I will supply you with metrological tables, a reciprocal table and a 2x reciprocal table. You will be permitted to use a calculator to check your workings if necessary.

- find where and when Mesopotamia and ancient Egypt were;
- discuss the development of mathematical technology from tokens to writing;
- recognize and explain the content of archaic tablets;
- explain some of the archaic metrological systems;
- understand the development of mathematics during the third millennium;
- perform or check computations in Fara-period or Sargonic mathematics (with suitable metrological charts);

- describe the sexagesimal place value system and explain how it arose from the archaic systems;
- demonstrate a wizardry with cuneiform arithmetic;
- be able to follow, describe, explain and do Old Babylonian word problems (in translation);
- find reciprocals using either of the two procedures we discussed;
- explain the importance of algorithmic procedures in Mesopotamian and Egyptian mathematics;
- explain Hoyrup's cut and paste geometry approach to 'quadratic' problems;
- discuss the algebraic and geometric views of Old Babylonian mathematics;
- discuss the role of tables and lists in Mesopotamian mathematics;
- explain the role of the scribe in Mesopotamia in different periods;
- explain scribal training in Mesopotamia in different periods;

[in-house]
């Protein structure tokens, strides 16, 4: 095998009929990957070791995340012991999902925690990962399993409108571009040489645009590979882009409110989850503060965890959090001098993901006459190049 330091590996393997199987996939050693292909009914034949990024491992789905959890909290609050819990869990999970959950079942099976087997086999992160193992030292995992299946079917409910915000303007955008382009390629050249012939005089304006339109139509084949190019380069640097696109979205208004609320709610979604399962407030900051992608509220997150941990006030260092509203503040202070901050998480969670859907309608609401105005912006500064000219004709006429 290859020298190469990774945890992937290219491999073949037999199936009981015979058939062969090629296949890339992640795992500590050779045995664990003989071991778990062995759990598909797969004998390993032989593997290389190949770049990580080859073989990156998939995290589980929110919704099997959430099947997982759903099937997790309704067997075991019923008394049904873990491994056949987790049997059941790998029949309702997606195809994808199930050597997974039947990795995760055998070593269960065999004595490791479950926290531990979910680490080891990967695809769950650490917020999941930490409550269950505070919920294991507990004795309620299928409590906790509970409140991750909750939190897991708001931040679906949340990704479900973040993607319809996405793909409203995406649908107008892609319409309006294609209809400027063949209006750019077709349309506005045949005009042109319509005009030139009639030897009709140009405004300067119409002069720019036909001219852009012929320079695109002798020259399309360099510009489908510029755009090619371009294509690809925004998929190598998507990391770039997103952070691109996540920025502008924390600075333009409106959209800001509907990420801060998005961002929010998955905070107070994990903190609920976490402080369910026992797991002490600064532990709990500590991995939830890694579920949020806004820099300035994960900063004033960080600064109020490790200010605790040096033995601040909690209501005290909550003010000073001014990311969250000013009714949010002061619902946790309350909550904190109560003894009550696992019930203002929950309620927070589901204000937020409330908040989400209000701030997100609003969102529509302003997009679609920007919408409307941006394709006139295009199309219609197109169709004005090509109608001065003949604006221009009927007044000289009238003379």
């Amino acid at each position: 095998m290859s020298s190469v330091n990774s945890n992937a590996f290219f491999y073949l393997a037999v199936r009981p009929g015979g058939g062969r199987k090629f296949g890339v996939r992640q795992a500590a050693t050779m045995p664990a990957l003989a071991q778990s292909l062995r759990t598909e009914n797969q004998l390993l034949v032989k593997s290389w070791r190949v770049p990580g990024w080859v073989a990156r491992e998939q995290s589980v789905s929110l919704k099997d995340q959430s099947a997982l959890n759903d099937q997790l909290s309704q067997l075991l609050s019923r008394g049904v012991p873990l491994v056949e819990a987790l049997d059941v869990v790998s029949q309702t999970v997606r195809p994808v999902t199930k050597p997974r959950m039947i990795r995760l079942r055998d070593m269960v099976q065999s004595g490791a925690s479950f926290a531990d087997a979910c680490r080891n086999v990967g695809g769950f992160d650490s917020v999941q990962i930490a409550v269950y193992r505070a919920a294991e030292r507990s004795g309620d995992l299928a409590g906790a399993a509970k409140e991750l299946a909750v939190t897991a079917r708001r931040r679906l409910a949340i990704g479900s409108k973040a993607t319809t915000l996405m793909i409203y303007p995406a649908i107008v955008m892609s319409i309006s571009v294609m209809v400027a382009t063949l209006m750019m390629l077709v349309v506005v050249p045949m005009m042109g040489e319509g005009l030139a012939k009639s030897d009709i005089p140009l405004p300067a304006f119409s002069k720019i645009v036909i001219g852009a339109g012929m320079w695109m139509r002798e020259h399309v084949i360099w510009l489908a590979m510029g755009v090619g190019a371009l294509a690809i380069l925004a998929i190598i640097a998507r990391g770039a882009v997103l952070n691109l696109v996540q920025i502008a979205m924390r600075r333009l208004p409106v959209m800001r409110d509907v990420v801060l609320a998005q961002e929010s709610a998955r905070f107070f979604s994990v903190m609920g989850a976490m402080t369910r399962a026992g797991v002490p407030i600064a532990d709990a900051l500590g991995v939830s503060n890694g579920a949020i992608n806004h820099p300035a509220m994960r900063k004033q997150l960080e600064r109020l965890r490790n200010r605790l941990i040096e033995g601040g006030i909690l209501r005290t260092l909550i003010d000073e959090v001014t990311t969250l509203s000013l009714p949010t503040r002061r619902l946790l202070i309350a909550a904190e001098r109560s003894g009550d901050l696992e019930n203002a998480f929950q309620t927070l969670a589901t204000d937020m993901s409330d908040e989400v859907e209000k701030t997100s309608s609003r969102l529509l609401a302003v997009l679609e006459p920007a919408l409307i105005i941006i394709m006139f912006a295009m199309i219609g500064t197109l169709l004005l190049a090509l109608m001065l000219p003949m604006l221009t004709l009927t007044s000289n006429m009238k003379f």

- illustrate the hieroglyphic and hieratic numeration systems of Egypt and explain their uses;
- explain and perform arithmetic in the 'Egyptian style';
- understand and explain Egyptian word problems such as those from RMP;
- explain pyramid construction techniques and logistics;
- explain methods of orienting pyramids and constructing right angles;
- discuss and compare sources of our knowledge of Egyptian and Mesopotamian mathematics;
- recognize Egyptian and Mesopotamian mathematical artifacts;
- guess what I forgot to put on this list.

Some fun arithmetical questions. These will be similar to the arithmetical homework questions and allows you to demonstrate your skills with the various computational techniques we have covered.

Some problems. I will give you a couple of word problems similar to the ones you have studied and expect you to work through them and discuss their relationship to the rest of the corpus. Another possibility is to give a 'variant' of an example using different data but the same algorithm.

A selection of IDs and definitions. Given an artifact or topic, identify and describe as fully as possible, including location, date, contents and significance. Examples: Identify this image, this image, this image, or this image.Some short answer questions. These will be short discussion questions, often focussing on development of an idea or topic, or comparison of ideas.

Terminology: hekat, khar, sila, kush, nindan, ban, sar.

Topics: reciprocal tables, edubba literature, sexagesimal system.Examples: Discuss the development of the sexagesimal place value system.

Compare the numeration systems of Egypt and Mesopotamia in the second millennium.

Discuss the role of the scribe in Mesopotamia.

Discuss the role of the scribe in Egypt.

Discuss the types of mathematics needed for planning and constructing a pyramid.

Discuss the role of tables in Old Babylonian mathematics.

Compare the characteristics of Old Babylonian mathematical problems with those in the RMP.

Discuss the ideology of scribal training in Ur III.

Give an analysis of a particular problem from Mesopotamia or Egypt in terms of the ideas we have discussed.

On to Day 14.

Up to Ancient and Classical Mathematics

Last modified: 4 October 2005 Duncan J. Melville

Comments to dmelville@stlawu.edu